I know psychologists have frowned upon spanking for years. And they have come up with all kinds of convoluted discussions that you need to have with your toddler when they are willfully disobedient or physically abusive of one of their siblings or friends. Yippee.
It’s amazing to me how much more effective a brief stinging sensation applied to the butt can be compared to repeated psychological monologues and/or years of mind altering drugs. Not only does this apply to the moment at hand, but to the long term as well.
And yes, I’m now going go to refer to scripture.
Ephesians 6:4 Fathers, do not provoke your children to anger, but bring them up in the discipline and instruction of the Lord.
Colossians 3:21 Fathers, do not provoke your children, lest they become discouraged.
Proverbs 13:24 Whoever spares the rod hates his son, but he who loves him is diligent to discipline him.
Hebrews 12:11 For the moment all discipline seems painful rather than pleasant, but later it yields the peaceful fruit of righteousness to those who have been trained by it.
Rather than quoting scripture to introduce violence in discipline, I would ask you consider scientific studies that find violence is not needed to discipline or teach children. Scream Free Parenting is a good place to start. If you need to hit someone to get your message across, your communication skills need improvement. It says, “I’m not capable to getting my message to you, so I’ll just hit you”. I’m sure you can do better than that.
If you equate violence with discipline, you have a serious problem.
This article is a joke, right?
Scouting Magazine should stick to Scouting and skip the pop-psychology proselytizing. BSA has had a “no corporal punishment” rule for many years, now, so to whom is this article directed? Parents? Is BSA now telling us they know better how to parent than parents?
Kids don’t need discipline? Really? Anyone who espouses such nonsense has never spent any time raising or educating children or are ignoring the disastrous results of non-discipline in our culture. The Dr. Spocks have been telling us since the 60’s to stop telling our kids “no”. It hasn’t worked, and it won’t.
I’d love to pick apart the plentiful fallacies in the article but have better things to do with my time.
Troop 4015, Montesano, Washington
Because you are more qualified than Dr. Spock? What studies lead to your conclusion?
Wow, this is crapola. I agree…the kid that pushes other kids to the ground unfortunately usually becomes some kind of playground idol! I was mildly spanked as a child, and I know my parents did it out if love and the need to instill respect for parents and authority, not out of anger. I did not become stunted or rebellious or emotionally damaged. I am intelligent, college-educated, fun-loving, family-oriented, and happy in every aspect of my life. My sister, also mildly spanked when needed, proudly joined the military, raises 2 nature-loving book-reading ball-playing boys, loves animals and nature, and travels the country as a happy successful equine dentist! My brother, guess what, spanked a LOT more than us girls….he deserved it lol…owns 2 houses, is in Mensa, runs his own successful business, is straight edged as they come, is the life of the party, and loves his wife and his life! I’m glad my parents spanked…telling me “no” and putting me in a corner would have just said to me that I can keep doing bad things and touching the hot stove and poking the dog in the eyes with sticks and the worst thing that will happen is I get to sit in a chair for 5 minutes. Thank you mom and dad for instilling in me respect, love, caring, and values! It was worth a sore hiney every now and then!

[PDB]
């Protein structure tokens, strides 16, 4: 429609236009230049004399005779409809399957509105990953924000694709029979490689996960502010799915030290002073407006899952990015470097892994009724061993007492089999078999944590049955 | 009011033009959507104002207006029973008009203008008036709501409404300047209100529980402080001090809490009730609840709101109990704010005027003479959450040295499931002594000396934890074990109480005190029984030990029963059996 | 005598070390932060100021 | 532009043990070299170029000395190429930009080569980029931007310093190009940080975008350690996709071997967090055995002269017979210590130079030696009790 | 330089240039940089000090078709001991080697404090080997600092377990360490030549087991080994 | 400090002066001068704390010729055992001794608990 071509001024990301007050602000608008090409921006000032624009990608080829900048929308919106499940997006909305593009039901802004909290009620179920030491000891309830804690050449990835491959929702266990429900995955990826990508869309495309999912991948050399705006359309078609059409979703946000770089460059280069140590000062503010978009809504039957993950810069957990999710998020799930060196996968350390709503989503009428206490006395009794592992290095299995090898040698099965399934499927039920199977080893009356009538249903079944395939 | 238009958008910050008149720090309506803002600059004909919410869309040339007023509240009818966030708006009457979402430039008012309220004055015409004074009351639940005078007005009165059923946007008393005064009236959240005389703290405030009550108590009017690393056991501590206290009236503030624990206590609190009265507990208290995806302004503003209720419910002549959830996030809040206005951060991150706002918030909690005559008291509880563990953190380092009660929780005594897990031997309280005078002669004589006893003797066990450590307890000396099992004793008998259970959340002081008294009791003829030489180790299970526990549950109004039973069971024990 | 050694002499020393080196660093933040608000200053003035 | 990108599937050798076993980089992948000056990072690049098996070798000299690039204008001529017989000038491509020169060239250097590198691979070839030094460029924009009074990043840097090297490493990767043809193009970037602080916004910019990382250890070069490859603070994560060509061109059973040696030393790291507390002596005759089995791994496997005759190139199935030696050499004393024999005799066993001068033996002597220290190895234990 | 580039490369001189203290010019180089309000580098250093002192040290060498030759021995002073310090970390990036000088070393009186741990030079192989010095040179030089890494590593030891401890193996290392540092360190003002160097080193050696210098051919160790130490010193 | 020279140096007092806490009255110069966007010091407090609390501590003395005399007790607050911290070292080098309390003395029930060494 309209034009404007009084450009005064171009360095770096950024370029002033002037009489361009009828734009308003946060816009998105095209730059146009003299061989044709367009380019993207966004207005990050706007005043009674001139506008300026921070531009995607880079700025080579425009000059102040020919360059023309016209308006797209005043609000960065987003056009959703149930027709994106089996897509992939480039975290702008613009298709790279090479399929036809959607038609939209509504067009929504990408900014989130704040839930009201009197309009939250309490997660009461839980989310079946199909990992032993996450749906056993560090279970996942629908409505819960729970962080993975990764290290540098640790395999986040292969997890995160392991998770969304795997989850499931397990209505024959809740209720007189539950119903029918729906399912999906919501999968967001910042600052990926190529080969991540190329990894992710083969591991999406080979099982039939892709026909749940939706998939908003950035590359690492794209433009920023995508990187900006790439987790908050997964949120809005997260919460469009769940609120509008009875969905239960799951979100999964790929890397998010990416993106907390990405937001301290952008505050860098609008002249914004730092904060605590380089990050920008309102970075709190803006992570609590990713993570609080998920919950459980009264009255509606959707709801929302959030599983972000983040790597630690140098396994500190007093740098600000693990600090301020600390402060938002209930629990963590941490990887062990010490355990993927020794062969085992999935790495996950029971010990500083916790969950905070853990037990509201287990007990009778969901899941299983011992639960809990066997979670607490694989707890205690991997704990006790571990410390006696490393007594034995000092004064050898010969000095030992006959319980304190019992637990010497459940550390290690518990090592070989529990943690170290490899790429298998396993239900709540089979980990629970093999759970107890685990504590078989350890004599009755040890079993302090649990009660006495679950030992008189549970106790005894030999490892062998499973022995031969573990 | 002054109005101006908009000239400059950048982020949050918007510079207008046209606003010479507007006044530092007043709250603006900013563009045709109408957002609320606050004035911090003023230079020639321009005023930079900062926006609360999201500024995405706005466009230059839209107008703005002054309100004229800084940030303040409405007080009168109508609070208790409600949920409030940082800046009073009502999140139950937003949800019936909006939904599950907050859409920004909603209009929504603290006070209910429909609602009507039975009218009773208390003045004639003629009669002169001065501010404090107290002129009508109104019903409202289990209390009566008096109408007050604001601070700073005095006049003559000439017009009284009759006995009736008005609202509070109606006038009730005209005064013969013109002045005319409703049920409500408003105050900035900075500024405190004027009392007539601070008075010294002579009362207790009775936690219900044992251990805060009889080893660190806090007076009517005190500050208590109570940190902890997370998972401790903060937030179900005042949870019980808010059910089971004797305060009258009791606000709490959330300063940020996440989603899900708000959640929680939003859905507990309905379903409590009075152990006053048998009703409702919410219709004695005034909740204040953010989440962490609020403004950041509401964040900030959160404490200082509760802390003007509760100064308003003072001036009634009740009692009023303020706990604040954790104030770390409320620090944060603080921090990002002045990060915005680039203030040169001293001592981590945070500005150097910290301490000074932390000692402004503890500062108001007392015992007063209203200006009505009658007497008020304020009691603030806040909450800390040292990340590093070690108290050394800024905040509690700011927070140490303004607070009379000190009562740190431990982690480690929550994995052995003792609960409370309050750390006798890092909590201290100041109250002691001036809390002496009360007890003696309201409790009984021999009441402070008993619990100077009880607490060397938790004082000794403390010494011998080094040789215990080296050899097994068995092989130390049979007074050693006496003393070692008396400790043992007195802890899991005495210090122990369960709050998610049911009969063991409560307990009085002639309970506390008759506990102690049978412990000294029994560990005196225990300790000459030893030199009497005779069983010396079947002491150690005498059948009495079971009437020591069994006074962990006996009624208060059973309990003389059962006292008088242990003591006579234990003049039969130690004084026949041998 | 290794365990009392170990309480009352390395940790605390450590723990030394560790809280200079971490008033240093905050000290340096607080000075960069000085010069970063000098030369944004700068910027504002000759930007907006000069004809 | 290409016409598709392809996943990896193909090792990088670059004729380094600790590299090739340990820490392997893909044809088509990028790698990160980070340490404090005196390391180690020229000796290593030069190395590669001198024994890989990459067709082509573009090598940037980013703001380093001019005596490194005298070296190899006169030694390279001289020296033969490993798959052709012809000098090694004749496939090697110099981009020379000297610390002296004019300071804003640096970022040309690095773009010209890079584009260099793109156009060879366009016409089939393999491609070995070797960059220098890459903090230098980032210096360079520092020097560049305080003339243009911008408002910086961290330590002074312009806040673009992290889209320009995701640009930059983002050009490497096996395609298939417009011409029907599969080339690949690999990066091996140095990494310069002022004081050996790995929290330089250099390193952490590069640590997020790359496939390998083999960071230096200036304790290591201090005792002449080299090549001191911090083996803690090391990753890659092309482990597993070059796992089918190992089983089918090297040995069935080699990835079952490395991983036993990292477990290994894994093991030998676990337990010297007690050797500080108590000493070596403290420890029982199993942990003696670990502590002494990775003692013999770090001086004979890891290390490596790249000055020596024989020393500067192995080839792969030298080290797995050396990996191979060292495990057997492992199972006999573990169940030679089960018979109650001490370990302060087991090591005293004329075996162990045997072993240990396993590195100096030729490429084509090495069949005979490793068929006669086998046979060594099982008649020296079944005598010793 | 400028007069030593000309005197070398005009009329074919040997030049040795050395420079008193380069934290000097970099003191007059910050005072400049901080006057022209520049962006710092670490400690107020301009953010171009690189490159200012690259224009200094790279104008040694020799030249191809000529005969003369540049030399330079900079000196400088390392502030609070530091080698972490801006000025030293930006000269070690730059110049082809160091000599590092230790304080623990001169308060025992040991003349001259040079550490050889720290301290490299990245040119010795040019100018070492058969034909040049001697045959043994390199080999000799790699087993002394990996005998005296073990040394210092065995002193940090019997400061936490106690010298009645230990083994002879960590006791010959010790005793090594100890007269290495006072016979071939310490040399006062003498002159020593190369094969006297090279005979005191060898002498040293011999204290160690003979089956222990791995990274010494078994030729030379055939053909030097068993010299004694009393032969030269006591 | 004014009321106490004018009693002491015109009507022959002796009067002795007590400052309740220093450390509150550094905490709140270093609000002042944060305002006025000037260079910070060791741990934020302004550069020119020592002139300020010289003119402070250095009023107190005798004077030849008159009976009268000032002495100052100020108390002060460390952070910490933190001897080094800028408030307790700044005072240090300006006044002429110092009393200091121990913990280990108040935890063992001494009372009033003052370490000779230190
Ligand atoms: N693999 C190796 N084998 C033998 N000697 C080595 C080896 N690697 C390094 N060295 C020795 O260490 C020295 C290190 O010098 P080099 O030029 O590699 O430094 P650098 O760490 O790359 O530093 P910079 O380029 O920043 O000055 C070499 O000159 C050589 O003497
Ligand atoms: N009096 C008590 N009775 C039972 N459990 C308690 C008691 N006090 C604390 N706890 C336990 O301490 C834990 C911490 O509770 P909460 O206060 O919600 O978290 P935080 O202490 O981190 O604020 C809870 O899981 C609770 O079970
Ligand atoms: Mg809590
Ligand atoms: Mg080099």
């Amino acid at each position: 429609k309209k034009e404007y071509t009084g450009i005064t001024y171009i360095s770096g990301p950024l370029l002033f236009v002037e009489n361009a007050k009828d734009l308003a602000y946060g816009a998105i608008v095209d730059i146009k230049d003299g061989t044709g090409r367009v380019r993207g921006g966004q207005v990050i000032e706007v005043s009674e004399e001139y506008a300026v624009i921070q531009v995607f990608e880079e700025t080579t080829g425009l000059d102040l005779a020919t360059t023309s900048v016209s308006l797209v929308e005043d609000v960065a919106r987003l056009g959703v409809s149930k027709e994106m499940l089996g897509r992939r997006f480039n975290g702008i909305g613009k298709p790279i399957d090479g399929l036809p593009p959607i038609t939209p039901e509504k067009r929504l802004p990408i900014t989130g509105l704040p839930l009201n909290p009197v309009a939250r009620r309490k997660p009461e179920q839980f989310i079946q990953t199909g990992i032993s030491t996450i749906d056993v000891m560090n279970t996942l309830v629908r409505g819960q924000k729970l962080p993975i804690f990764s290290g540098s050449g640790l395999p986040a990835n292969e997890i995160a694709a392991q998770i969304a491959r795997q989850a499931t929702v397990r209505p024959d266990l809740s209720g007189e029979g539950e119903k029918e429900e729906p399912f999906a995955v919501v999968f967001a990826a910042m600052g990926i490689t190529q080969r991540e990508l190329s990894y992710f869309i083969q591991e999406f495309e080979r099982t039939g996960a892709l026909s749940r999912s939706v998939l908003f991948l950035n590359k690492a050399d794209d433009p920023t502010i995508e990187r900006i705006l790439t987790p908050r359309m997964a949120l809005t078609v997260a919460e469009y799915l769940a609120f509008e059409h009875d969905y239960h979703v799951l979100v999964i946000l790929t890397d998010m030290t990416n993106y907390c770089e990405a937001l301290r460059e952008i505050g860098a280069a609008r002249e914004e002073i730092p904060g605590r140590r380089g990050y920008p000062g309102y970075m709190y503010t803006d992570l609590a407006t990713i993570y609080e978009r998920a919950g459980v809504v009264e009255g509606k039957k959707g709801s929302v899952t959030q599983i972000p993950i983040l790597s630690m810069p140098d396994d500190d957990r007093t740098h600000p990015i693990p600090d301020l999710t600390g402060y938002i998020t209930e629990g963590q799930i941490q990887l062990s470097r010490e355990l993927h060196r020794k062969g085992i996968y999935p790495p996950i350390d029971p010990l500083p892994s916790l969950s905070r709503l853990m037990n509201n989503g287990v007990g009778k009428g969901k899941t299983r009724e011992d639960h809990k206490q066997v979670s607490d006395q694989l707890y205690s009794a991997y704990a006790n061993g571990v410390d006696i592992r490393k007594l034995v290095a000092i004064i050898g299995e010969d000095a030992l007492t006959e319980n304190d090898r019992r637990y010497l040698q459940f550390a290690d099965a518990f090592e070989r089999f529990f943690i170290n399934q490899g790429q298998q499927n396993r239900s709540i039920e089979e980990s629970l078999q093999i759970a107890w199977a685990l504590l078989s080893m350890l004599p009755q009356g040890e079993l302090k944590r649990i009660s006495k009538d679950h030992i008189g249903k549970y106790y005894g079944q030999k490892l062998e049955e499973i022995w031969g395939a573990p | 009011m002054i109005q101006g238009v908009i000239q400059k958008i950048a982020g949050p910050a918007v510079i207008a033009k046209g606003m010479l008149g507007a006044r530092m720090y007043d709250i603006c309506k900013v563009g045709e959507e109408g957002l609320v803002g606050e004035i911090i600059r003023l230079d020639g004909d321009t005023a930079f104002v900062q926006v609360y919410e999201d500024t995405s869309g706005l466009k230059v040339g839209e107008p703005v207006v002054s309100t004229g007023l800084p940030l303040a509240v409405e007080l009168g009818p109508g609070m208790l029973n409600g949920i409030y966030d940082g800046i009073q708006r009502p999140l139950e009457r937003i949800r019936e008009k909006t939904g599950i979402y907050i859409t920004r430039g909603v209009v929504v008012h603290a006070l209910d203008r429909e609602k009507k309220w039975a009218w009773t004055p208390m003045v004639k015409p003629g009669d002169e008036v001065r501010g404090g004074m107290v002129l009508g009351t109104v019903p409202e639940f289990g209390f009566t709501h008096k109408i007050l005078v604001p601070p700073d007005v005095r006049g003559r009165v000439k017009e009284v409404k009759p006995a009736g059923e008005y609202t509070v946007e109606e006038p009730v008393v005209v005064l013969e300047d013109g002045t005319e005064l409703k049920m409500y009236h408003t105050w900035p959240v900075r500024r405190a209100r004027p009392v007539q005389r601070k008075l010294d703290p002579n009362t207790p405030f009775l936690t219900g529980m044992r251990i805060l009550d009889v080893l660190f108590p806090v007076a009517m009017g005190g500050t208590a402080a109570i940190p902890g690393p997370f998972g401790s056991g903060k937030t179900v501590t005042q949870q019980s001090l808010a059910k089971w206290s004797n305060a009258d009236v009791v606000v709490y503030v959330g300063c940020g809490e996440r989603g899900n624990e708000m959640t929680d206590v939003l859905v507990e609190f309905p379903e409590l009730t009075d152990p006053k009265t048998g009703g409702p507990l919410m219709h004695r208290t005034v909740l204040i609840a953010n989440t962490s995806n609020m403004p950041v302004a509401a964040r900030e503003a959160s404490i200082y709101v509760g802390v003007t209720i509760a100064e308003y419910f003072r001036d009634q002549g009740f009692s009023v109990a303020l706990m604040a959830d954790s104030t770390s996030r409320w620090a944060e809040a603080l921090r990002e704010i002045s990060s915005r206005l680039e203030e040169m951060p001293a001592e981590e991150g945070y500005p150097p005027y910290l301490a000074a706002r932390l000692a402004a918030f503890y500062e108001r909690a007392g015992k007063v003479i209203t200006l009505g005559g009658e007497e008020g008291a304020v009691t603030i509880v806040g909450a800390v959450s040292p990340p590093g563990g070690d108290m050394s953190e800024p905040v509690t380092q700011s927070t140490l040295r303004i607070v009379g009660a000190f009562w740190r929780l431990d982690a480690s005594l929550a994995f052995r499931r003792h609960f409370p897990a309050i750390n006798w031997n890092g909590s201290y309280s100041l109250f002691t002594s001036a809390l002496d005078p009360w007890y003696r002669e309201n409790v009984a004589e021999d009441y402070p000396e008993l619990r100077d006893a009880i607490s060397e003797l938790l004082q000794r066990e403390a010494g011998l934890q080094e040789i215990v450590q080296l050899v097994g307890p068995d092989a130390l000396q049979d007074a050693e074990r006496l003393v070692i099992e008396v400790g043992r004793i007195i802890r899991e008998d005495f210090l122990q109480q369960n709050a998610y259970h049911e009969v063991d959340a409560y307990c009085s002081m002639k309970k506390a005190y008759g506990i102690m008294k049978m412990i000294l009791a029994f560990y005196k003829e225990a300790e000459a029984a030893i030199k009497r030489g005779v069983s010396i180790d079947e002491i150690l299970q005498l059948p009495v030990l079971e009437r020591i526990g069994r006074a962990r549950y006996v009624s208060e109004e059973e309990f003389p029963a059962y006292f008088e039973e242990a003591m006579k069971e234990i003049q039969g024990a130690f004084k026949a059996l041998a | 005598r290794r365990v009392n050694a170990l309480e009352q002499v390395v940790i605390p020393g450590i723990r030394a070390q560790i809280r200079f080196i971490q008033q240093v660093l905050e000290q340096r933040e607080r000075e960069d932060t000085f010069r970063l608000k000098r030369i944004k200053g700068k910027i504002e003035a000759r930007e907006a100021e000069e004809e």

I agree with these other comments that this whole article (and the beliefs behind it) is a load of manure. We have gone from generations where respect and thinking of others was important to a generation where entitlement is at the top and “I’m most important” is the line of thinking. By not saying “no” when appropriate and necessary, parents have produced children who think they can do what they want. My wife has been an elementary (and special ed) teacher for 38 years and she is dismayed by the changes that have taken place. She has related how today’s students, when told to do something by a teacher, respond with “no, I don’t want to” and expect that they will be told, “OK, you don’t have to do that worksheet, just sit there and play on your smartphone.” Sorry, it doesn’t work that way but we are now reaping what has been sown by these “experts” on child raising and the last several generations of parents who bought into those ideas.
I happened to really enjoy this article. I am grateful for all the parents out there trying to turn around the vicious cycle of violence & put peaceful parenting first. I’ve learned first-hand that punishment used as discipline is a total failure & the ante always needs to be upped in order to maintain an “obedient” child. Thank you for writing this thoughtful piece & for contributing to the peaceful parenting movement.
Father of three. All three kids were different. Spanking when needed was an effective form of discipline for us. The title alone told me that this article would be one-sided with an agenda. Child abuse is bad. No one advocates child abuse. Discipline is good. If you don’t want to spank your kids then don’t. Otherwise, use spanking rarely but use it when needed, and do it in an appropriate manner. There’s nothing wrong with spanking (and plenty of good) when done appropriately.
Violence is unacceptable. There are alternatives. I strongly recommend Scream Free Parenting. It works.
Equating spanking with violence is an extreme view. I’ve seen children raised without spanking, and they are far less self-controlled (tend to violence against others) than children who are required to learn self control, even if it takes a few swats on the behind sometimes. Athoritative parenting is far preferable than Permissive parenting and the results speak for themselves.
I think some of this anti-spaking mantra is an outgrowth of the peace movement, where the aim is to pacify the whole world. It ain’t going to happen, and it just hands more power to people who promote evil. Conduct your social experiments somewhere else.
I think an article like this in a Scouting magazine is inappropriate.